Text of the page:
Tales of a Venezuelan Expat: Dispatch #2 (Disorder and Progress)
Note: The following takes place between October 2018 and January 2019.
I’m not in control. I’m trusting the currents to guide my ship to safe ports, trusting the process, letting go. I’m learning along the way. The biggest lesson so far has been how to let friends and family help me, how to receive, how to depend on the kindness of strangers. Which is harder than it looks and I haven’t quite mastered. In my defense, my previous experience was limited. I’ve always been a proud, hard-headed, stubborn idiot.
I travel forty straight hours via bus to get to Sao Paulo. Two whole days. It isn’t as excruciating as it sounds, the vehicle is comfortable and I have a lot to think about. And it’s relatively cheap, so I’m happy about that. An old friend invited me and here I am, in an even bigger city which speaks a language I can’t comprehend, still broke. But still on the right side of the law. I left Argentina before my tourist visa expired and got a new one upon entering this country. I’m one of those permanent travelers and, if only I could land a new remote job, I would become a digital nomad.
An old sweet song keeps Venezuela on my mind, always. I haven’t found one person who agrees with me, who supports my thesis that I should go back. They look at me like I’m crazy for even suggesting it. My friend left more than a decade ago and is now in the comfortable position everyone says I will get to if I keep at it, grinding, being a hard-working immigrant.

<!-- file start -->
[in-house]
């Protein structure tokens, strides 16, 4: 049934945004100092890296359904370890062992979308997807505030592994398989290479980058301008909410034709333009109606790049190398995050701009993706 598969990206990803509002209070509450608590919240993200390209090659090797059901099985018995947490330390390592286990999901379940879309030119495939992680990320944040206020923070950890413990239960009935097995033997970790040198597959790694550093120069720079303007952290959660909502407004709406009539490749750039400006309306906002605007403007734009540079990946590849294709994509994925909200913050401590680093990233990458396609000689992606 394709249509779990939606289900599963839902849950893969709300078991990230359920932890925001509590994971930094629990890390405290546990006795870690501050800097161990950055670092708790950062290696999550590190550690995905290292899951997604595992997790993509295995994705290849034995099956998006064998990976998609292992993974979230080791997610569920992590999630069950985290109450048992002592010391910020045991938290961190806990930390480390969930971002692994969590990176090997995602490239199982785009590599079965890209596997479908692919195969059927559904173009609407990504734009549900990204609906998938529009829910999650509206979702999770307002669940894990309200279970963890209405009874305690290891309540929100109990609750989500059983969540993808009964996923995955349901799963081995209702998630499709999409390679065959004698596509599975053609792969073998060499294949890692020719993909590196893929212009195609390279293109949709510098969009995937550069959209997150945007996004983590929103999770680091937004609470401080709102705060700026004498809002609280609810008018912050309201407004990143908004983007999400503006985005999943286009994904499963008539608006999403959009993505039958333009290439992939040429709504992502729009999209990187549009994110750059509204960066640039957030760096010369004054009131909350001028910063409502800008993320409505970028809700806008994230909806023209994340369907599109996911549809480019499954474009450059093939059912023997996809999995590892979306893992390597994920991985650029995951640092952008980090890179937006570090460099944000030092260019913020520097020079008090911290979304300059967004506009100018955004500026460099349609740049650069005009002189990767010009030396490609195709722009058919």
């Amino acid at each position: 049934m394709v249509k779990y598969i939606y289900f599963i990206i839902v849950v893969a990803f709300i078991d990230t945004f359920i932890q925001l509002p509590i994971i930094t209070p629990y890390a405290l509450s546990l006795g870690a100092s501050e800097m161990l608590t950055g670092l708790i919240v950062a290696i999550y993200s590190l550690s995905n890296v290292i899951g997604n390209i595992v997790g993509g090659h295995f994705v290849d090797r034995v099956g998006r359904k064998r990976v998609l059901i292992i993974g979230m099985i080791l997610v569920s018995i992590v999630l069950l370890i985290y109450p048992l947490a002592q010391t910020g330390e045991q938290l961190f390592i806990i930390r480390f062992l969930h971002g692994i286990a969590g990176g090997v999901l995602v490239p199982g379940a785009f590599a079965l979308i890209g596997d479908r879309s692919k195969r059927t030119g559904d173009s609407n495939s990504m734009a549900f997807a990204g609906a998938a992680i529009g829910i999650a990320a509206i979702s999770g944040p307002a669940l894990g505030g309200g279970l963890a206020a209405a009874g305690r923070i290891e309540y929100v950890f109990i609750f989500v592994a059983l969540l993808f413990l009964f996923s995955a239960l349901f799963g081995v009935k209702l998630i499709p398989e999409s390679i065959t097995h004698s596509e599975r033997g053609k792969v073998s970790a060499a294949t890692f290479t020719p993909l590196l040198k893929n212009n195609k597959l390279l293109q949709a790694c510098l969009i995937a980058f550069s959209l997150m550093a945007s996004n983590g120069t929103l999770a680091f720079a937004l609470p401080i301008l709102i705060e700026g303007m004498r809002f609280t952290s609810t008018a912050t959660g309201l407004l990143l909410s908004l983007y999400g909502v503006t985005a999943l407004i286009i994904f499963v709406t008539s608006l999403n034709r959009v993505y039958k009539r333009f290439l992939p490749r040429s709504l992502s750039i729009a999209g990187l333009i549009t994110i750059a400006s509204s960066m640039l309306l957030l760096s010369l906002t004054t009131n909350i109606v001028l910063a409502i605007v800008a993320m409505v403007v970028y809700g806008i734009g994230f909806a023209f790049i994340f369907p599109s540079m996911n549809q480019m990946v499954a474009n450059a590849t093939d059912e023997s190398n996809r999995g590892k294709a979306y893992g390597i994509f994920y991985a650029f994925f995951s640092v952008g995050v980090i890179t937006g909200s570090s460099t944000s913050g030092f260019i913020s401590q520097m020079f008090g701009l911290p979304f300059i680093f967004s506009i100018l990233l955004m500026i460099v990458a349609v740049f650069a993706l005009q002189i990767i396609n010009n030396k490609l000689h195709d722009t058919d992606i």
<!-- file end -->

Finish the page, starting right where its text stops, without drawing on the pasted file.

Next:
My first home in Brazil, his apartment, is stylish and oh so clean, compact and narrow, like most recently built housing in the country. All of his furniture and utensils are top shelf, thick, heavy, sharp. He takes me on a tour through the center of the city and it blows my mind, I can’t believe what I’m seeing. The immensity, the diverseness, the contrasts.
Also, the familiarity. Sao Paulo looks like Caracas – the architecture, the materials used, the miscegenation of the people. It’s like waking up in another dimension in which things took a turn for the best and everything is on the right track. The buses arrive on time, there are bikes for rent all over, planes fly above you night and day. It’s expensive, though, really expensive, and homeless people abound. The huge price-tag “everything works” brings with it.
In those first few weeks, I apply for all kinds of remote jobs in the writing field. Apparently, the world doesn’t know who I am. Nobody hires me. I take tests. I write cover-letters. I have close calls. Nothing. As a freelancer I have minor successes; I serve as a beta tester for an app, proofread a white paper and write two or three articles for a content farm. All in all, I make a laughable amount.
The world is dying. Everything is broken.
Açai in Jundiai
Blood is thicker than water. For the second act, I stay with my cousin, her husband, and two incredibly active children. They live in Jundiai, a satellite town two hours from the center of Sao Paulo by train, half of that by car. The summer takes hold and it’s hot as hell. I don’t mind. They have me watching animated movies every night. I don’t mind. I can’t really look for work, spend time isolated on my computer, write. I don’t mind. Instead, I’m establishing a relationship with my five and three-year-old second cousins, building castles with wooden blocks and being the butt of their jokes. I’m reconnecting with my family.